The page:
I ran with all the heavy bagage that you accumulate at a trade fair, soaked in rivers of sweat, gushing sweat that would have raised the Rhine water level by a few feet. A glance to the left – there’s a taxi leavng a restaurant and it’s for hire! I all but threw myself across its bonnet (hood), ripped the door open, and landed in the passenger seat without looking if anybody else was there. In fact, by then, I wouldn’t have cared; I would have just sat on the lap of anybody who would have happened to be there and simply hijacked the taxi.
“HAUPTBAHNHOF BITTE, SCHNELL, SCHNELL!!!!” I roared, in a tone of voice borrowed from the Captain in the marvellous film “Das Boot” where he is trying to get his submarine to escape heavy bombardment from Allied aircraft, and slammed a fiver in the driver’s hand. It had the desired effect, for he took off through the Cologne night traffic at a speed that somehow made me think of Henri Paul, Dodi al-Fayed and Lady Di. Especially since I, for once, wasn’t wearing a seatbelt, in order to be able to throw myself out of the cab.
Throw myself out I did, indeed, and zoomed into the station, fellow passengers elbowed to the right and left in my wake. It was departure time. Where’s the train? I can’t see it listed! Quick, is there a train number on the ticket? Where is the ticket? Oh for crying out loud, I can’t find the ticket!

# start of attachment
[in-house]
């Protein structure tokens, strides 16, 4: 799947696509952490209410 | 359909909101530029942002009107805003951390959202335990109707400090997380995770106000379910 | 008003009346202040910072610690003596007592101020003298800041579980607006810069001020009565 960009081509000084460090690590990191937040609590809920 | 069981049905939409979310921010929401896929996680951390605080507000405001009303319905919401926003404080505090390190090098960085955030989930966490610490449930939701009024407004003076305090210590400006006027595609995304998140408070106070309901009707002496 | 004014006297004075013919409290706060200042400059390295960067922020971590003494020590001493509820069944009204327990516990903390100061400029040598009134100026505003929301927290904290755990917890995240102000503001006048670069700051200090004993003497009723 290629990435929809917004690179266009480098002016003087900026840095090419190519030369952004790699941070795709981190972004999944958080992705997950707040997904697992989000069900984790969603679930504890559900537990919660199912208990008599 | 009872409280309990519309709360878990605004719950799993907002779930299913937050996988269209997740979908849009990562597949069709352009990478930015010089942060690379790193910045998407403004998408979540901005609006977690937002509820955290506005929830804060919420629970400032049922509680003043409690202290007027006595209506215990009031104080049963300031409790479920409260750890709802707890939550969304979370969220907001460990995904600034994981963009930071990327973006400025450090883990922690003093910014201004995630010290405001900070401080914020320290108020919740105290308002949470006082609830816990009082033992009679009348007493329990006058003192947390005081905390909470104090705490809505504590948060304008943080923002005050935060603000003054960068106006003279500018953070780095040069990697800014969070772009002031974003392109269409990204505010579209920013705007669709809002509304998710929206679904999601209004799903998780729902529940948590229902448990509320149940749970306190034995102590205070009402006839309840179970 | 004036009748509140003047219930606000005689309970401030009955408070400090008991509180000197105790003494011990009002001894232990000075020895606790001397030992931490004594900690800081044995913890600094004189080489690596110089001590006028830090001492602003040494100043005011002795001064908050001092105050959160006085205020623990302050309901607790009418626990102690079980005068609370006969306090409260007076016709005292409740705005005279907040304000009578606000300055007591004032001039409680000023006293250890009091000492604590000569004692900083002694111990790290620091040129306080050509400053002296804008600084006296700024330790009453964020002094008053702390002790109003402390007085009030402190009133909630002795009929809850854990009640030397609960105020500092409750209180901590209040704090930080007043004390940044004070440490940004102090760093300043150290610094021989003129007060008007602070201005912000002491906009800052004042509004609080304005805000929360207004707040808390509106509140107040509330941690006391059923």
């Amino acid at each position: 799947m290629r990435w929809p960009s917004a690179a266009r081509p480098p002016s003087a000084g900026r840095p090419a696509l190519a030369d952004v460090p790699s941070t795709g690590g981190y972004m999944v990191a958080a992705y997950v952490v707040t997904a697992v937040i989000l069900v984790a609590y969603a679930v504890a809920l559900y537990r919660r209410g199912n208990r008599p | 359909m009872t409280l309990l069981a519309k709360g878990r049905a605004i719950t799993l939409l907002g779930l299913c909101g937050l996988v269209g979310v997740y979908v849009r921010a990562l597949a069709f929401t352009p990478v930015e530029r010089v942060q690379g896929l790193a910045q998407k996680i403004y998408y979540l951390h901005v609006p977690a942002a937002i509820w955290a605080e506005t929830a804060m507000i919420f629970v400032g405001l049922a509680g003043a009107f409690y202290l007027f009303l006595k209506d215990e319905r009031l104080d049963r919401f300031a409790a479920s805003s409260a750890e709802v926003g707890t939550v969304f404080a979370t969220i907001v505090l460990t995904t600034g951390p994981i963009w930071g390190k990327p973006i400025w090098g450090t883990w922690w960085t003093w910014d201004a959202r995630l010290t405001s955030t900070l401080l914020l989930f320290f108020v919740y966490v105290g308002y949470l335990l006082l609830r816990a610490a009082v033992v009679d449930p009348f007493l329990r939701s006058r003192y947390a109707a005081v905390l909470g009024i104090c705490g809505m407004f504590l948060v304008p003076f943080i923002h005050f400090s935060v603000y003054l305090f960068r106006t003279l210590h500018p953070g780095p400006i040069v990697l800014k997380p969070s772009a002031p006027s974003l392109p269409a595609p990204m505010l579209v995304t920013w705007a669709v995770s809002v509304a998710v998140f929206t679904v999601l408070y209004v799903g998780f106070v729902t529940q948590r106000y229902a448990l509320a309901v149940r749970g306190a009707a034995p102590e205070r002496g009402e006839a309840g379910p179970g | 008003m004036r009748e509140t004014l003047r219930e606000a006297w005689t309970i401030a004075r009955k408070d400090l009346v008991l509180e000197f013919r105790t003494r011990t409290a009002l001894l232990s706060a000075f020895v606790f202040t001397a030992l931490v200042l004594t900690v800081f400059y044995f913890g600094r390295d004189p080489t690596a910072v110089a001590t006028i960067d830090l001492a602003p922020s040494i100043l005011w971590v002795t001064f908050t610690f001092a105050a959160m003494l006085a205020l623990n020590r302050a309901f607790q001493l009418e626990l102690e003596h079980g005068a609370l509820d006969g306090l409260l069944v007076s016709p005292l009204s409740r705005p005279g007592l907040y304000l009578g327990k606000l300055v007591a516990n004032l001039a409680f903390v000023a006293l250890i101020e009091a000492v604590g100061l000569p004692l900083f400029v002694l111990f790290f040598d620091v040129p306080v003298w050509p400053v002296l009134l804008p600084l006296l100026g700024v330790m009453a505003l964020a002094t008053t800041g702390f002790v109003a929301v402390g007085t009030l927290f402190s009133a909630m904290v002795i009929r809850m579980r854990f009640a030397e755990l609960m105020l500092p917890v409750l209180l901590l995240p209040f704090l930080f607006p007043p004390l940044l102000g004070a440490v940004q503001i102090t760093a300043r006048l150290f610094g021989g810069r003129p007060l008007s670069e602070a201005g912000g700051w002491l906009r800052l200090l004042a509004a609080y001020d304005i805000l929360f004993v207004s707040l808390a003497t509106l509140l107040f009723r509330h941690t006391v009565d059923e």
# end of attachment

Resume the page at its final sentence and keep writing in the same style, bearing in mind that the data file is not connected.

I looked up through wet and misty glasses at the announcement board. Oh, there the train was. With an accompanying notice.
“Train to Brussels delayed a few minutes. We apologize.”
Apologize?!?! I would have kissed their feet.
I have very vague memories of the train ride itself. Only that I landed at home very late at night, to a nice cup of tea and the company of my Mrs.
Am I the star of some candid camera reality show or something?
While constantly bemoaning my motor vehicle-style airbag, which popped out from somewhere under my shirt around the time I completed my third decade in this world and has stayed there ever since, I came across an old friend from Elementary school the other day, courtesy of Facebook. As i got a bit curious of what had happened to him since then, I did a quick Internet search as I sometimes do, and lo and behold: He turned out to have been interviewed in a major daily some years ago for having lost 54 (!) kilos, using mainly the GI method.
(He also used to be the biggest Elvis Presley fan I’ve ever known. For those of you who know your King, hence the headline.)
Anyway. For those of you still blissfully unaware of the GI method, it can be summed up with an expression coined by one of its earliest proponents, Dr. Robert Atkins:
“Fat is good, carb is bad.”
That essentially means that you skip all carbohydrate-rich foods – pasta, bread, and anything else that’s tasty – and stick to veg and even meat.